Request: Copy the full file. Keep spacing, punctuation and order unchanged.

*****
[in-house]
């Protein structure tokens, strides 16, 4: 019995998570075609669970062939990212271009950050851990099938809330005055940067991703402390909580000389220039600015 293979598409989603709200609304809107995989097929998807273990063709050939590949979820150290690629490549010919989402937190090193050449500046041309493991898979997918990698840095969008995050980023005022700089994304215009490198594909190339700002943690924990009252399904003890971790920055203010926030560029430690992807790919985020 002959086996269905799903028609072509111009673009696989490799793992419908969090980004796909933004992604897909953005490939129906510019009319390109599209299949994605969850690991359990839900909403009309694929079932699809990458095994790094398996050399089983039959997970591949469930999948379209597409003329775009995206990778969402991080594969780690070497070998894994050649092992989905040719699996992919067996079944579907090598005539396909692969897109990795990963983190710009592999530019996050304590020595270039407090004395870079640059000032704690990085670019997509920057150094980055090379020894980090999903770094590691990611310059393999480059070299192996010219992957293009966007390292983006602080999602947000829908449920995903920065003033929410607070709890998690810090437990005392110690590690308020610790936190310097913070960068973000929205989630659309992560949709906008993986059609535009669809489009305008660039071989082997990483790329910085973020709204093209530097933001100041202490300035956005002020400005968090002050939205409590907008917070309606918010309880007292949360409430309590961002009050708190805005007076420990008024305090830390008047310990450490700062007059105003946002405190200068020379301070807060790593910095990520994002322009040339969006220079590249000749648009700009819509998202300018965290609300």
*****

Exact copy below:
[in-house]
């Protein structure tokens, strides 16, 4: 019995998570075609669970062939990212271009950050851990099938809330005055940067991703402390909580000389220039600015 293979598409989603709200609304809107995989097929998807273990063709050939590949979820150290690629490549010919989402937190090193050449500046041309493991898979997918990698840095969008995050980023005022700089994304215009490198594909190339700002943690924990009252399904003890971790920055203010926030560029430690992807790919985020 002959086996269905799903028609072509111009673009696989490799793992419908969090980004796909933004992604897909953005490939129906510019009319390109599209299949994605969850690991359990839900909403009309694929079932699809990458095994790094398996050399089983039959997970591949469930999948379209597409003329775009995206990778969402991080594969780690070497070998894994050649092992989905040719699996992919067996079944579907090598005539396909692969897109990795990963983190710009592999530019996050304590020595270039407090004395870079640059000032704690990085670019997509920057150094980055090379020894980090999903770094590691990611310059393999480059070299192996010219992957293009966007390292983006602080999602947000829908449920995903920065003033929410607070709890998690810090437990005392110690590690308020610790936190310097913070960068973000929205989630659309992560949709906008993986059609535009669809489009305008660039071989082997990483790329910085973020709204093209530097933001100041202490300035956005002020400005968090002050939205409590907008917070309606918010309880007292949360409430309590961002009050708190805005007076420990008024305090830390008047310990450490700062007059105003946002405190200068020379301070807060790593910095990520994002322009040339969006220079590249000749648009700009819509998202300018965290609300």